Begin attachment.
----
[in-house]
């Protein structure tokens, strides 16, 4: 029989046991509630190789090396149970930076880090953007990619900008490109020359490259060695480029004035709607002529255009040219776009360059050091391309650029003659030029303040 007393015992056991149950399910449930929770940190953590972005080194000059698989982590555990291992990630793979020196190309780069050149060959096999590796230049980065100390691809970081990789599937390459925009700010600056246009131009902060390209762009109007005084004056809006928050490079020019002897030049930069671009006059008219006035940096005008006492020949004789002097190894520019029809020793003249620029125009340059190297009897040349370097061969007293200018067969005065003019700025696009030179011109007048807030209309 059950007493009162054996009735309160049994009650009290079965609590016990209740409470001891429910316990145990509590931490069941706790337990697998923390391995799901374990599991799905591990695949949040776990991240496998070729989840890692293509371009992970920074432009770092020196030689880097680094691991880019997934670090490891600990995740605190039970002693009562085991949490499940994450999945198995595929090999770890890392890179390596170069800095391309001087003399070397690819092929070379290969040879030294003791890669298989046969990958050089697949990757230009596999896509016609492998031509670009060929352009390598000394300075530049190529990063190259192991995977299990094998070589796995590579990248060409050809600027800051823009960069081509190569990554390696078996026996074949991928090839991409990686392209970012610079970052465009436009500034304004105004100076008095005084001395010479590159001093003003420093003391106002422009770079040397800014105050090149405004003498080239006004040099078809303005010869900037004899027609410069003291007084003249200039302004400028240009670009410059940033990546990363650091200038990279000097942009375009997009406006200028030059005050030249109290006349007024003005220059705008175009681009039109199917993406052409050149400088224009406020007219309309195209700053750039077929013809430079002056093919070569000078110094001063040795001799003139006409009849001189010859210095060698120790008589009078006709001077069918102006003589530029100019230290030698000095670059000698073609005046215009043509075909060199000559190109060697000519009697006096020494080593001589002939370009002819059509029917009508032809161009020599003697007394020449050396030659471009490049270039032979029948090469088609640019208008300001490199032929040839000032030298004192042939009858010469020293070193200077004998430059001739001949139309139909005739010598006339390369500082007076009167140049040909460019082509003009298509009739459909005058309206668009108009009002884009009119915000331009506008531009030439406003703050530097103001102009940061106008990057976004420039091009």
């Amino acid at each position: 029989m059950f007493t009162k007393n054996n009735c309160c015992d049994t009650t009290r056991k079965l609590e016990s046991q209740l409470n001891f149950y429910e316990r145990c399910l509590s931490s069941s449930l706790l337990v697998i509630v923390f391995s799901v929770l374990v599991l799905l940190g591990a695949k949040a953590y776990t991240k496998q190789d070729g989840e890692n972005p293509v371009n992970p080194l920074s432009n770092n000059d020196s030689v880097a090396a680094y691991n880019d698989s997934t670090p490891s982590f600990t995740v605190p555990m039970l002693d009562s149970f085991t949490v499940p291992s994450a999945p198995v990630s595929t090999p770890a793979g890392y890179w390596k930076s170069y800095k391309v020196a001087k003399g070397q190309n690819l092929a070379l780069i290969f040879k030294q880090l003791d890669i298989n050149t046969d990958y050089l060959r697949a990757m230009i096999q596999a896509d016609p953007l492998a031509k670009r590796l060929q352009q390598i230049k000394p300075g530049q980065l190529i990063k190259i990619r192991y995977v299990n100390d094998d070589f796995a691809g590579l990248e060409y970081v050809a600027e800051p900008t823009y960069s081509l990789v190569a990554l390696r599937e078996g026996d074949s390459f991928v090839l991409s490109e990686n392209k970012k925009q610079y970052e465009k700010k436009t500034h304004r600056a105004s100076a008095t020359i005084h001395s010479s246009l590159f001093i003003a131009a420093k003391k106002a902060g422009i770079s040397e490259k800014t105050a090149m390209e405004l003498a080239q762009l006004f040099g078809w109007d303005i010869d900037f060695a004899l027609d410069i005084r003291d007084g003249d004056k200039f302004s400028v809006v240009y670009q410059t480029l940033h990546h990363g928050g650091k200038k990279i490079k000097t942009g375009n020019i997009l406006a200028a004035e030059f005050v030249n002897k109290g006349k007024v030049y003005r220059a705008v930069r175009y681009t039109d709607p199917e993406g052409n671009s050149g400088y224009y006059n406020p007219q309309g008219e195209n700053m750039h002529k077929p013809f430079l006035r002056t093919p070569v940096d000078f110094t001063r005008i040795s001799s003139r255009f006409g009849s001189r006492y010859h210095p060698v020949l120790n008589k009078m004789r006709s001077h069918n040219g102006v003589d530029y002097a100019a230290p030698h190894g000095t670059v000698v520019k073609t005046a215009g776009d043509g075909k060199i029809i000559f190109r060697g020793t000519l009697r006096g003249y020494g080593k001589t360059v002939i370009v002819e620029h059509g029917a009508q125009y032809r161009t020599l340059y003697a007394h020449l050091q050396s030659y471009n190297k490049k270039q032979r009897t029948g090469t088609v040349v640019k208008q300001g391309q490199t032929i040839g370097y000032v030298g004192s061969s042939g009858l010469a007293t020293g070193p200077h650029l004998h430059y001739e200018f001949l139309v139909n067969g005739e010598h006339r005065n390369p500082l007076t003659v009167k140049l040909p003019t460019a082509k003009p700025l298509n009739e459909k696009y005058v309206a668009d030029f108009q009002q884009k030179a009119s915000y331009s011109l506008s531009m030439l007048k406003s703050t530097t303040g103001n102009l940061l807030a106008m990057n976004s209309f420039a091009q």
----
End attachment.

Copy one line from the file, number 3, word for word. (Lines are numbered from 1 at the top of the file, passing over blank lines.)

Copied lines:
């Amino acid at each position: 029989m059950f007493t009162k007393n054996n009735c309160c015992d049994t009650t009290r056991k079965l609590e016990s046991q209740l409470n001891f149950y429910e316990r145990c399910l509590s931490s069941s449930l706790l337990v697998i509630v923390f391995s799901v929770l374990v599991l799905l940190g591990a695949k949040a953590y776990t991240k496998q190789d070729g989840e890692n972005p293509v371009n992970p080194l920074s432009n770092n000059d020196s030689v880097a090396a680094y691991n880019d698989s997934t670090p490891s982590f600990t995740v605190p555990m039970l002693d009562s149970f085991t949490v499940p291992s994450a999945p198995v990630s595929t090999p770890a793979g890392y890179w390596k930076s170069y800095k391309v020196a001087k003399g070397q190309n690819l092929a070379l780069i290969f040879k030294q880090l003791d890669i298989n050149t046969d990958y050089l060959r697949a990757m230009i096999q596999a896509d016609p953007l492998a031509k670009r590796l060929q352009q390598i230049k000394p300075g530049q980065l190529i990063k190259i990619r192991y995977v299990n100390d094998d070589f796995a691809g590579l990248e060409y970081v050809a600027e800051p900008t823009y960069s081509l990789v190569a990554l390696r599937e078996g026996d074949s390459f991928v090839l991409s490109e990686n392209k970012k925009q610079y970052e465009k700010k436009t500034h304004r600056a105004s100076a008095t020359i005084h001395s010479s246009l590159f001093i003003a131009a420093k003391k106002a902060g422009i770079s040397e490259k800014t105050a090149m390209e405004l003498a080239q762009l006004f040099g078809w109007d303005i010869d900037f060695a004899l027609d410069i005084r003291d007084g003249d004056k200039f302004s400028v809006v240009y670009q410059t480029l940033h990546h990363g928050g650091k200038k990279i490079k000097t942009g375009n020019i997009l406006a200028a004035e030059f005050v030249n002897k109290g006349k007024v030049y003005r220059a705008v930069r175009y681009t039109d709607p199917e993406g052409n671009s050149g400088y224009y006059n406020p007219q309309g008219e195209n700053m750039h002529k077929p013809f430079l006035r002056t093919p070569v940096d000078f110094t001063r005008i040795s001799s003139r255009f006409g009849s001189r006492y010859h210095p060698v020949l120790n008589k009078m004789r006709s001077h069918n040219g102006v003589d530029y002097a100019a230290p030698h190894g000095t670059v000698v520019k073609t005046a215009g776009d043509g075909k060199i029809i000559f190109r060697g020793t000519l009697r006096g003249y020494g080593k001589t360059v002939i370009v002819e620029h059509g029917a009508q125009y032809r161009t020599l340059y003697a007394h020449l050091q050396s030659y471009n190297k490049k270039q032979r009897t029948g090469t088609v040349v640019k208008q300001g391309q490199t032929i040839g370097y000032v030298g004192s061969s042939g009858l010469a007293t020293g070193p200077h650029l004998h430059y001739e200018f001949l139309v139909n067969g005739e010598h006339r005065n390369p500082l007076t003659v009167k140049l040909p003019t460019a082509k003009p700025l298509n009739e459909k696009y005058v309206a668009d030029f108009q009002q884009k030179a009119s915000y331009s011109l506008s531009m030439l007048k406003s703050t530097t303040g103001n102009l940061l807030a106008m990057n976004s209309f420039a091009q």